12.15.2008

the best of ought eight - the words edition

It's that time of year again when everyone and their dog starts compiling their year-end best-of lists. Since I hate to be left out of the fun, I've decided to do the same. This year, I'm doing the top eight in three different categories, books, movies and music. Some of the chosen ones may have been published/produced/released in years other than '08, but since this is the year I happened to find them, this is when they get counted. I know, it's very solipsistic of me. Deal.

First up are the top 8 books that I read this year. See if you can figure out was unwittingly a theme.

Best Books of 08






8. Freakangels | Warren Ellis:
I'm a huge fan of the graphic novel (or comic book if you must), especially well written and well drawn ones. I'm also a huge fan of Warren Ellis. He's a brilliant man. In this series, he tells the story of 12 kids who were born at the exact same time on the exact same date and possess uncanny abilities that the rest of the human race don't. When the kids were 17 they got together and ended the world in some way not yet explained, and now they're trying to make good.



7. Ender's Game | Orson Scott Card: This series has been out for a very long time and for some reason, despite its popularity, I completely missed it. In a world where people have to petition the government to have a third child, the human race finds itself fighting an alien race for its very survival. Will it find salvation in a twelve-year-old boy who was born a Third?








6. World War Z | Max Brooks: Zombies! I love me some zombies. Mr Brooks uses a journalistic documentary approach to tell the story of the last war (hopefully) that humans will ever fight. Against zombies. It's much more brilliant than it sounds. Well written and highly imaginative.










5. The Hours | Michael Cunningham: I had to wait a long, long time before I read this book so that the movie would vacate my brain. Not that I didn't like the movie, because I did, very much, but I wanted to make sure my brain could be as untainted as it possibly could be. I'm happy with my decision as I think I fell in love with the characters reading this as I did watching it.







4. The Pesthouse | Jim Crace: In an America that is slowly dying from some unexplained disease, its citizens have reverted back to the ways of simpler times as the knowledge of technological things has also disappeared they are left to fend to themselves without the benefit of hospitals, computers, cars or even super markets. Rumors have spread far and wide about life being better in Europe so many of the people undertake the arduous journey to the east coast to buy passage on one of the many fabled ships arriving every spring. This is the story of two such travelers who meet on the road, fall in love and try to make a stand together.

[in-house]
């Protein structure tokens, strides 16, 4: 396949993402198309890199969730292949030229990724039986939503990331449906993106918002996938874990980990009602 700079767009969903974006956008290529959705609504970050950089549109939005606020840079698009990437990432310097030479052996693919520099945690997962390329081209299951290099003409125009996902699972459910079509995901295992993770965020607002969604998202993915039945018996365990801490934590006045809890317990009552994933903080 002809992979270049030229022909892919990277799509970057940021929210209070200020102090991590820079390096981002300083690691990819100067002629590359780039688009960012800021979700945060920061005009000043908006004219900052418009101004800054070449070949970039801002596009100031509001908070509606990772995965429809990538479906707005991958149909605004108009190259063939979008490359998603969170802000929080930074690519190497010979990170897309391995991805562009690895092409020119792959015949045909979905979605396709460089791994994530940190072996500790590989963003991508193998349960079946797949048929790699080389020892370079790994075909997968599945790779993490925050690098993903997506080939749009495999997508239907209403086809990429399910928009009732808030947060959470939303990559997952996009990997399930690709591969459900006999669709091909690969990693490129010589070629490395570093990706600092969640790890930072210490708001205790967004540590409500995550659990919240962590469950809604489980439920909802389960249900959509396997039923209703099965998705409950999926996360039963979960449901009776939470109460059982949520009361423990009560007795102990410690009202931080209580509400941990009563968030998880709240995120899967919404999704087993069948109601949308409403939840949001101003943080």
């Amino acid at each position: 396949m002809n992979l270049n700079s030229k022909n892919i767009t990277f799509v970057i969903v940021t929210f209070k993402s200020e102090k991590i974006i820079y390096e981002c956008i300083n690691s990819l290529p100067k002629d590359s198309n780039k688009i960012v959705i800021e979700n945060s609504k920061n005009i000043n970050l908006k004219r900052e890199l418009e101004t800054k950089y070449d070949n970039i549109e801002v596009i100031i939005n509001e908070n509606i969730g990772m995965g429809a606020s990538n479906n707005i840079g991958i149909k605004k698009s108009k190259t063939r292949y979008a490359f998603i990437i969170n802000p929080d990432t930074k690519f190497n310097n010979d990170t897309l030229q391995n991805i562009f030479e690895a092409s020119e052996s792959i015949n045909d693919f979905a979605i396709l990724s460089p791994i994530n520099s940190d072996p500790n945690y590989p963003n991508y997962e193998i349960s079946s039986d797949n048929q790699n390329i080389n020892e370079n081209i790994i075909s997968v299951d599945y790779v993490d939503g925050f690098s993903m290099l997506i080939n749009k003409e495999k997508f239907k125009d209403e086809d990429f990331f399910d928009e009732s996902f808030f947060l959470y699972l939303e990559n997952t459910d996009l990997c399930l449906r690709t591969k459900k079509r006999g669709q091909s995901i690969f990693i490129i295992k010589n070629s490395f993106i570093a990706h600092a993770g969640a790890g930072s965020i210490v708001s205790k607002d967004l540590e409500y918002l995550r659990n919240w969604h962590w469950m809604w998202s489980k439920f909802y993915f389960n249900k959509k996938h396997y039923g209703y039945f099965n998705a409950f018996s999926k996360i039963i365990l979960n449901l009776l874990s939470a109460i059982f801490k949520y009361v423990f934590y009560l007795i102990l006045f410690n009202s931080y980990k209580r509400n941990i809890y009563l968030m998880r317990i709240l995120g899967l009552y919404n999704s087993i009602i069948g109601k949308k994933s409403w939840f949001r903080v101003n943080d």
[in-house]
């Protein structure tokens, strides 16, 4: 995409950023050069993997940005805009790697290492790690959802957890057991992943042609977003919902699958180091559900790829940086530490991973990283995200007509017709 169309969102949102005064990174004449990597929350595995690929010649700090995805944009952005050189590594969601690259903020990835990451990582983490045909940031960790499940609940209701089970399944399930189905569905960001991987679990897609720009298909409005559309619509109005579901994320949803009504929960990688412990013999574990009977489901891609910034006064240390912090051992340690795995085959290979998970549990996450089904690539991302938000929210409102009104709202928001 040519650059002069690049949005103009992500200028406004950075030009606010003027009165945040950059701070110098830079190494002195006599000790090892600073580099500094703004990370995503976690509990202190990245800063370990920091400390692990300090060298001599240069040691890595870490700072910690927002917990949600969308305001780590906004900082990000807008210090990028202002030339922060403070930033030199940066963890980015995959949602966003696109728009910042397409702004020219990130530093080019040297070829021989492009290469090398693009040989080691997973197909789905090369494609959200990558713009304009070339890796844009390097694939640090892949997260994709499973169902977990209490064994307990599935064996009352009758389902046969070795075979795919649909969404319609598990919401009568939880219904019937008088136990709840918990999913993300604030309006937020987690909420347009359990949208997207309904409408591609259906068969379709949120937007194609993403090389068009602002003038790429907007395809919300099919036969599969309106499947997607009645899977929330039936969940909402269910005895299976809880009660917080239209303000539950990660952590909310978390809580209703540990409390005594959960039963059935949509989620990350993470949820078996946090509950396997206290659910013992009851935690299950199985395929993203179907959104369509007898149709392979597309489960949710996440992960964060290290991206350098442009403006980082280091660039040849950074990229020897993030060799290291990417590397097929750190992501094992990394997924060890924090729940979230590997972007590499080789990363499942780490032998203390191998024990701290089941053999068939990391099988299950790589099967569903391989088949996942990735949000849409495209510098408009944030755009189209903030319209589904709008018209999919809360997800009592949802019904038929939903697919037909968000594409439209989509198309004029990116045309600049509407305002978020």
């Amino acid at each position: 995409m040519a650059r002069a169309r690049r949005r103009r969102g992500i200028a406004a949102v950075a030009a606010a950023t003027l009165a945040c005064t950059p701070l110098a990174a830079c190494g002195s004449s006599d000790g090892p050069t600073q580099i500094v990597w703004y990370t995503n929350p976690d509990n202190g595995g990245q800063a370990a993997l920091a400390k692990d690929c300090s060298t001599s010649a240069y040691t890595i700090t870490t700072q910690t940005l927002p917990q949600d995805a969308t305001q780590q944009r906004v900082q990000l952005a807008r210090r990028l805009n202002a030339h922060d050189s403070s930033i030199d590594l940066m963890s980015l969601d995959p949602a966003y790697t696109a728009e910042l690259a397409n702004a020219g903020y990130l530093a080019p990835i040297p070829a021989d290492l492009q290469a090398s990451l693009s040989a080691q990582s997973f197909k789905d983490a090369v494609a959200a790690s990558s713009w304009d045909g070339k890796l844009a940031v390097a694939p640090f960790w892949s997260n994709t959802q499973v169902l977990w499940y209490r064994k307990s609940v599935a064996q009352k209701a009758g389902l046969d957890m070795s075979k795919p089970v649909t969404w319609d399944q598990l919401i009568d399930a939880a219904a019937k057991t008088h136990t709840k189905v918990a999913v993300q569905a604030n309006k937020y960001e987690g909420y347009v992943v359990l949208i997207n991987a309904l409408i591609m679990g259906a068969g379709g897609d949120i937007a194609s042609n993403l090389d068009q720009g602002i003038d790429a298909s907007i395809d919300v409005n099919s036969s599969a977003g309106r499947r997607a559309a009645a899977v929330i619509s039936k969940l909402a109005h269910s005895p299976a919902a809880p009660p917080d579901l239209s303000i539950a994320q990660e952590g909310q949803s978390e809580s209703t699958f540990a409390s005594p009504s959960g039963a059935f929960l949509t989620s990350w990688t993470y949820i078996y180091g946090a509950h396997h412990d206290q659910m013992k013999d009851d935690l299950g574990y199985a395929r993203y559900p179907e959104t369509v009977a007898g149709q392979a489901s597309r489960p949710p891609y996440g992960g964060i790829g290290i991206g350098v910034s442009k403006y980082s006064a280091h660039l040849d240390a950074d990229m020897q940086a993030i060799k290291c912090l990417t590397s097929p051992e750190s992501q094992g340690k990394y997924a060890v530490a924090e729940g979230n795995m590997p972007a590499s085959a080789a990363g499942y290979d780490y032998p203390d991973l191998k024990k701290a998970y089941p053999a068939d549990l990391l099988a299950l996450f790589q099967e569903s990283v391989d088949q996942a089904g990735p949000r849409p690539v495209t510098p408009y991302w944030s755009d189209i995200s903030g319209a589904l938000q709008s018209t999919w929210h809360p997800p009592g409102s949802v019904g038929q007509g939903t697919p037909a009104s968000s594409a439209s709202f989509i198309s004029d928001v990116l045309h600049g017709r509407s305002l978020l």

3. The Yiddish Policeman's Union | Michael Chabon: In a fictional America of the not-so-distant-past, the Jewish citizens have been exiled to The Last Frontier where they have established an uneasy peace with the natives of that land. On the surface, this is a story of one tired, lonely, alcoholic police detective who is just trying to solve a murder of one of the community's most famous denizens. Beneath that are political, socio-economic, religous undertones that give this tale a very biting edge.








2. A Thousand Splendid Suns | Khaled Hosseini: Hosseini shines again in this follow-up to his brilliant debut, The Kite Runner. Here he continues his history of his homeland, Afghanistan, but this time it's through the eyes of two very disparate women who come to find their lives and fates entertwined. It was terrifying and hopeful, heartbreaking and joyful all at the same time. He has a way of showing the basest of human beings and their horrible actions against members of their own species and shining a light so brightly through their victims that it makes you almost willing to forgive everything we've ever done to each other.












1. The Whole World Over | Julia Glass:
Glass is one of those rare authors who can make the lives of ordinary people seem somehow extraordinary and beautiful. In this go-round she once again details the lives of a New York family and their struggles to co-exist through life's ordinary trials as well as its extraordinary ones.

Honorable mention shout outs go to:

Complete Stories | Flannery O'Connor
Man Gone Down | Michael Thomas
Daughters of the North | Sarah Hall

3 comments:

LSL said...

Love the list-making!

Word verification: unbort. Is this some right-wing conspiracy?

Rebel said...

re: #1 - any book with that much bread on the cover has got to be a good thing.

re: #7 - The enemy's gate is down!!!

Call It Courage said...

Thanks Sean! You are helping me populate my To Read list of 2009.